“The drive itself is really short, just a few minutes, but can be quite an experience. Driving the KillaJoule is really easy, pretty much anyone could do it (provided that you are maximum 5-foot-2). You look toward the end of the track, twist the throttle and try to stay approximately in the middle. When you pass the finishing line, you roll off the throttle and push the brake chute button. You slow down over about a mile or two, and when you reach one of prepared access roads you turn off the track. That’s it. It’s the easiest part of my `job.’ But that said, it certainly isn’t free from emotions.
“What about the actual record run? Those two minutes when the track is all yours? I wish I could say that it is an awesome big rush that you will live on for years, but it isn’t really. The closest I can describe it as a two-minute long mix of horror, boredom, and magic. Setting a new record means that I am going faster than I ever have gone before, and that the bike is going faster than it ever has. Accelerating up to a speed where I have been before is typically so uneventful that it is almost boring, but as soon as you surpass that speed you are entering uncharted territory.
“It is known that stability problems can occur very suddenly, so it is quite nerve-wrecking. The vehicle is also extremely tight and claustrophobic. To be honest, that alone took a while to get used to. The relentless desert sun beating down doesn’t make it any more pleasant. But, at the same time, the feeling when everything works flawlessly is like magic. Years of work finally pays off, and it is like time stops. When I have finished a run, all my nervousness and discomfort quickly vanishes and is replaced by a huge grin. I say, `Well, that was easy, let’s do it again.’
Green Envy Replaces KillaJoule
According to Håkansson, Green Envy will be a battery-powered and streamlined sidecar motorcycle and it will look very much like the KillaJoule. However, there will be some major differences. First off, Green Envy will also have more than twice the power of KillaJoule, targeting over 1,000 horsepower; 1 megawatt equals 1,360 hp.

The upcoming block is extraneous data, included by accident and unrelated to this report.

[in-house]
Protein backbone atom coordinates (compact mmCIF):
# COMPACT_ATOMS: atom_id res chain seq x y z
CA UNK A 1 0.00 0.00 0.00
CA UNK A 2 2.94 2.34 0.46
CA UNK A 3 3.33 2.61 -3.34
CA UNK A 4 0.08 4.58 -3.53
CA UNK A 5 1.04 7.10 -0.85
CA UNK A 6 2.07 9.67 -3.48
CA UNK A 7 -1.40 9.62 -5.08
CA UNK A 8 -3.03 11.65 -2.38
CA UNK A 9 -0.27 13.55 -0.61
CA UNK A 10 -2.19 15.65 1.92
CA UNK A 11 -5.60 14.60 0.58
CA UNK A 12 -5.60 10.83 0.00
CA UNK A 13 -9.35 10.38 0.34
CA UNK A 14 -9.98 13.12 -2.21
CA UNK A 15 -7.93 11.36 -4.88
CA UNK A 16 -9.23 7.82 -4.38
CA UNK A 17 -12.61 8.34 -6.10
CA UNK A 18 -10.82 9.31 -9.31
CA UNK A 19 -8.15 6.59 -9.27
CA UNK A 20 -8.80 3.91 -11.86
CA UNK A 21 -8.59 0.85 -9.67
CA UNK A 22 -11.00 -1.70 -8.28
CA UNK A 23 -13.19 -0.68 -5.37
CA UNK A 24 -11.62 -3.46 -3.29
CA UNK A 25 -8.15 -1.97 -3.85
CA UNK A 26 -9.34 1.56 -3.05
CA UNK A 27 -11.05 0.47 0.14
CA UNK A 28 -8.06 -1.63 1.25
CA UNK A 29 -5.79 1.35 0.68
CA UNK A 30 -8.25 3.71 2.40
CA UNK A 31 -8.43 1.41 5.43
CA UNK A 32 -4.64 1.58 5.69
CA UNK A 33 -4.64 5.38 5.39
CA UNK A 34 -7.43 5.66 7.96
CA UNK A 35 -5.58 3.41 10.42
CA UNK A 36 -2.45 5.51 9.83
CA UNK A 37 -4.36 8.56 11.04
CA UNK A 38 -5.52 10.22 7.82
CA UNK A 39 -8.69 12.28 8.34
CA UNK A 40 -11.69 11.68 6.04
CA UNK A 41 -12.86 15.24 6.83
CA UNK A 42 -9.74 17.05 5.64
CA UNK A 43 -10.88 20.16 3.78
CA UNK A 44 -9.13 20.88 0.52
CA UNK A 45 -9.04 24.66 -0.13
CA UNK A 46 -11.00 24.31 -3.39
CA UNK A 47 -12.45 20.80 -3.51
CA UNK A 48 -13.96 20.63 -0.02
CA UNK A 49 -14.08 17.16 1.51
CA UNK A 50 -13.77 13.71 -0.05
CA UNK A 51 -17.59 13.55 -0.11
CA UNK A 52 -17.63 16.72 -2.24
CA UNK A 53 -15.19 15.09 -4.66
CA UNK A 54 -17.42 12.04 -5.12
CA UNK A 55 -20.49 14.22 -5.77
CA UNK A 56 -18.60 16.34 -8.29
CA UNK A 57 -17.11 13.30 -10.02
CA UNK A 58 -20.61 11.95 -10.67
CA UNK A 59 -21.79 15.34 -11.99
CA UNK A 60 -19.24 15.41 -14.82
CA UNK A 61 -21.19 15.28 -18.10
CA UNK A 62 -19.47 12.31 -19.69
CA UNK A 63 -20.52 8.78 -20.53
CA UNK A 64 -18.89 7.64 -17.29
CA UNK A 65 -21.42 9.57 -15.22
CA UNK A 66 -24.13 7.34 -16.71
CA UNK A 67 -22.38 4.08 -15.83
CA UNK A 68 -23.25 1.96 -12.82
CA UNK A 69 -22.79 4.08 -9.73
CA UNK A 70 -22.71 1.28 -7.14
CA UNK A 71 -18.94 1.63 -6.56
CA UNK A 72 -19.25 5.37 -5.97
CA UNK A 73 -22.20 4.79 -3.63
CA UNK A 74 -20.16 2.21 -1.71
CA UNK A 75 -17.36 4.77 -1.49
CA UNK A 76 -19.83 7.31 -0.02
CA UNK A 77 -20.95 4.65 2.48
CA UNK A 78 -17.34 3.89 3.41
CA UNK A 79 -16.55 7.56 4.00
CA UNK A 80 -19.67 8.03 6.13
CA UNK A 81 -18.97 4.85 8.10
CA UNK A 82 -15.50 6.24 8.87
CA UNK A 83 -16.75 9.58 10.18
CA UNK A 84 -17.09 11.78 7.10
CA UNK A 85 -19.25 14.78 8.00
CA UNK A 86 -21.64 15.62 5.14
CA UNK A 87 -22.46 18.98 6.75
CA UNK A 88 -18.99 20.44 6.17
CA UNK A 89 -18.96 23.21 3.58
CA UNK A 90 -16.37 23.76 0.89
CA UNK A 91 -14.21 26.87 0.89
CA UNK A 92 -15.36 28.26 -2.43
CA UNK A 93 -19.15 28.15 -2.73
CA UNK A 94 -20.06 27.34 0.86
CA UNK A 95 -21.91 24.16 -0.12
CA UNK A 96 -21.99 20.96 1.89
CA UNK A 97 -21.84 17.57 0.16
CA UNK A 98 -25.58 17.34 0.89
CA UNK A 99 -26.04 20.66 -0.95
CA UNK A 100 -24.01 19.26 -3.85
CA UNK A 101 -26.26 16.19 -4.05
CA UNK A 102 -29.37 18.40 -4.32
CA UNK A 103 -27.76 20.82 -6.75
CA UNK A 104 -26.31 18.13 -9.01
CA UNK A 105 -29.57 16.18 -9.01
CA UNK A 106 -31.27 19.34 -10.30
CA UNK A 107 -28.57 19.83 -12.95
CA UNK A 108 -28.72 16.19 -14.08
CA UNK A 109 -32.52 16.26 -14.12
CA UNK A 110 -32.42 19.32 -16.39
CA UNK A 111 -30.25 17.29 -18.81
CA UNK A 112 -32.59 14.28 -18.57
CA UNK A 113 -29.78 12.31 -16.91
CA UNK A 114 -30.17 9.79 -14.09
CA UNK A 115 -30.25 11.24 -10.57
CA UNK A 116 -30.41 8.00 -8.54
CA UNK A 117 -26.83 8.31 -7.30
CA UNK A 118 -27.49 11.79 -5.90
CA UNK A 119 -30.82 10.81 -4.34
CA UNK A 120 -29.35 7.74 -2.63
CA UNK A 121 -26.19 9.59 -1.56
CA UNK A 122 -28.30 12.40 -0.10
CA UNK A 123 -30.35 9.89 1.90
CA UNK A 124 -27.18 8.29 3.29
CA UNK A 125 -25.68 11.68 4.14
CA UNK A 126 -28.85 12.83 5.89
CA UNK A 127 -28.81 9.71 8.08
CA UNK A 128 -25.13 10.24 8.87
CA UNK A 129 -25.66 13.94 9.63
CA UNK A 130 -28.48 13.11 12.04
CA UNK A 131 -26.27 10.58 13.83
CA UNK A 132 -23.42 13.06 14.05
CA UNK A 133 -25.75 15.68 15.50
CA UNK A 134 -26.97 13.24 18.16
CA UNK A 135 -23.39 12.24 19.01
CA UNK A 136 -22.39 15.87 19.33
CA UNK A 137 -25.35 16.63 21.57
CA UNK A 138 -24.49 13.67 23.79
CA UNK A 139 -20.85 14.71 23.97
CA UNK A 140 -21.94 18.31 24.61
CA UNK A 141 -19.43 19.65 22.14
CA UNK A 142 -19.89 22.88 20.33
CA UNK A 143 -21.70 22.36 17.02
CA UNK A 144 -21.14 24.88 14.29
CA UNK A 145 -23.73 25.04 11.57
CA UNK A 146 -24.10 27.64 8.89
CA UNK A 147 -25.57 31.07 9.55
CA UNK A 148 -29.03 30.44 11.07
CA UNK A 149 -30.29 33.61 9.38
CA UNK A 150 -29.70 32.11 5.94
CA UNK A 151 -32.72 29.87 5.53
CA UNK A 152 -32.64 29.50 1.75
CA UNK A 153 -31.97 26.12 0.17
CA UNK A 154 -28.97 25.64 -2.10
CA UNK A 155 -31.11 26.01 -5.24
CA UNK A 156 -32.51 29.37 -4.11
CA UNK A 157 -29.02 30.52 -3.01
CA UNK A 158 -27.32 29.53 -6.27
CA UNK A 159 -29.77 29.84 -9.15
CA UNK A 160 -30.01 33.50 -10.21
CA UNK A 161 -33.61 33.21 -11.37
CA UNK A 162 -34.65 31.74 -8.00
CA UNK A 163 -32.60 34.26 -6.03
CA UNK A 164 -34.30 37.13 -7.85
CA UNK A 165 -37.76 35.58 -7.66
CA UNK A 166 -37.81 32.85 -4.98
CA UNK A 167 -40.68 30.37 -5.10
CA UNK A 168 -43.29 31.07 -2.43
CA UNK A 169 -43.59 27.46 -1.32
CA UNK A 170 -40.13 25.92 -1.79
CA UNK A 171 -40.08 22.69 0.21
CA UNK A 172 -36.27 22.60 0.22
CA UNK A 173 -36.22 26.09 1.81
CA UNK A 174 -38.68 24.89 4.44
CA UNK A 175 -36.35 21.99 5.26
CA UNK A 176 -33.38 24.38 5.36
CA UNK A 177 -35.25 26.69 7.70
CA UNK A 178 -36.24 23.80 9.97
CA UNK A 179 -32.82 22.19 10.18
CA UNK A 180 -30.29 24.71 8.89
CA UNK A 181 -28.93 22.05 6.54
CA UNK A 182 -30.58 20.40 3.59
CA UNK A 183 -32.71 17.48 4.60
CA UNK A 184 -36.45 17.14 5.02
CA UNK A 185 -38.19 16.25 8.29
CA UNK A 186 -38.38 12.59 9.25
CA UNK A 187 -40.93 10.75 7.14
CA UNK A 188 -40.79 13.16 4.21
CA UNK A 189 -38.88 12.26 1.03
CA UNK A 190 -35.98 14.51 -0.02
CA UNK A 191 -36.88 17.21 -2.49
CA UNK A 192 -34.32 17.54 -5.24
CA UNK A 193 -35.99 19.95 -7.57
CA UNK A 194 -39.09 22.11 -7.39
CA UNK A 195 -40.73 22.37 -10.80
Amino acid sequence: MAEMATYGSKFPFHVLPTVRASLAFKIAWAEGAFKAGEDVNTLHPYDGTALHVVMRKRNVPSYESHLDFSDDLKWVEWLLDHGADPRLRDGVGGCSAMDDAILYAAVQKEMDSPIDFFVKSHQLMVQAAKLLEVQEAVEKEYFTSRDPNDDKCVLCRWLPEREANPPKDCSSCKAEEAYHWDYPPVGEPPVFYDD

It will be built with the goal to become the world’s fastest motorcycle, electric or otherwise. The overall motorcycle record is 376 mph, set by Rocky Robinson in 2010. In order to fit the larger drivetrain, Green Envy will be about three feet longer than KillaJoule, which means about 23 feet. The cross-sectional area will stay the same, and the aerodynamics will be improved.
“There will also be a lot of subtle changes improving performance, handling, and reliability,” she explained. “Or simply speaking, we will learn from all the mistakes we made building the KillaJoule.
“The Green Envy will be constructed in New Zealand, and will be raced at the salt flats in Australia in 2020. The reason it won’t be built in the US like KillaJoule, is that I will be teaching engineering design at the University of Auckland, New Zealand in 2019. Because the Green Envy will be built by me and Bill, it will be built where we are, which will be New Zealand.”
Green Envy Timeline
2019: Construction, in Auckland, New Zealand.
March 2020: First start at Lake Gairdner salt flats in South Australia, under the sanctioning of the Dry Lake Racers of Australia. “The goal is to make a safe, successful run and keep the rubber side down and the shiny side up,” Håkansson said. “A speed of 200+ mph would be considered a success. Anything higher than that would just be bonus!”
August 2020: “If time and budget allows, it would be possible to race the Green Envy at Bonneville as well, but that would require verygenerous sponsors.”
March 2021: “Back at Lake Gairdner salt flats. Target: 300+ mph, perhaps even 400+ mph if the planets line up and the angels are singing. (Yes, everything has to work perfectly for this to happen, that’s why it takes so long to prepare).”